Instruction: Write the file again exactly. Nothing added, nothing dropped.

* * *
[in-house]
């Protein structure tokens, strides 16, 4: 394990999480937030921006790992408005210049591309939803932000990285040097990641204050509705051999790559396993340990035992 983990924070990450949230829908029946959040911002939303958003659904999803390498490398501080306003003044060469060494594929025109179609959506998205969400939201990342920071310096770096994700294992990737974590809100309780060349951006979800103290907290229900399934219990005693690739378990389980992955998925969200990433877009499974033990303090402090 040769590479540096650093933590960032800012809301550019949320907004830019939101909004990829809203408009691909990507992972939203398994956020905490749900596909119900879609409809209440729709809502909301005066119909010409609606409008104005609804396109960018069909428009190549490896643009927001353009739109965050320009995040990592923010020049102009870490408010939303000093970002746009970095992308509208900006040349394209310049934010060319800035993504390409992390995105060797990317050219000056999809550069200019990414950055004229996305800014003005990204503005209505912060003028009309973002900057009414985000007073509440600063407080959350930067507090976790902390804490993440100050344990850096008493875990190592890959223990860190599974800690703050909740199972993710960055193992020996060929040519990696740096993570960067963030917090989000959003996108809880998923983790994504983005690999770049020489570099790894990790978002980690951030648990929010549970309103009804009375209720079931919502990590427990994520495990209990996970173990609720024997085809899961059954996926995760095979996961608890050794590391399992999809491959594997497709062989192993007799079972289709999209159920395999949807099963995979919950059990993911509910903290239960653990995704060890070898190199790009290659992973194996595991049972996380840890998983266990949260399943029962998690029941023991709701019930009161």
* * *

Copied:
[in-house]
């Protein structure tokens, strides 16, 4: 394990999480937030921006790992408005210049591309939803932000990285040097990641204050509705051999790559396993340990035992 983990924070990450949230829908029946959040911002939303958003659904999803390498490398501080306003003044060469060494594929025109179609959506998205969400939201990342920071310096770096994700294992990737974590809100309780060349951006979800103290907290229900399934219990005693690739378990389980992955998925969200990433877009499974033990303090402090 040769590479540096650093933590960032800012809301550019949320907004830019939101909004990829809203408009691909990507992972939203398994956020905490749900596909119900879609409809209440729709809502909301005066119909010409609606409008104005609804396109960018069909428009190549490896643009927001353009739109965050320009995040990592923010020049102009870490408010939303000093970002746009970095992308509208900006040349394209310049934010060319800035993504390409992390995105060797990317050219000056999809550069200019990414950055004229996305800014003005990204503005209505912060003028009309973002900057009414985000007073509440600063407080959350930067507090976790902390804490993440100050344990850096008493875990190592890959223990860190599974800690703050909740199972993710960055193992020996060929040519990696740096993570960067963030917090989000959003996108809880998923983790994504983005690999770049020489570099790894990790978002980690951030648990929010549970309103009804009375209720079931919502990590427990994520495990209990996970173990609720024997085809899961059954996926995760095979996961608890050794590391399992999809491959594997497709062989192993007799079972289709999209159920395999949807099963995979919950059990993911509910903290239960653990995704060890070898190199790009290659992973194996595991049972996380840890998983266990949260399943029962998690029941023991709701019930009161």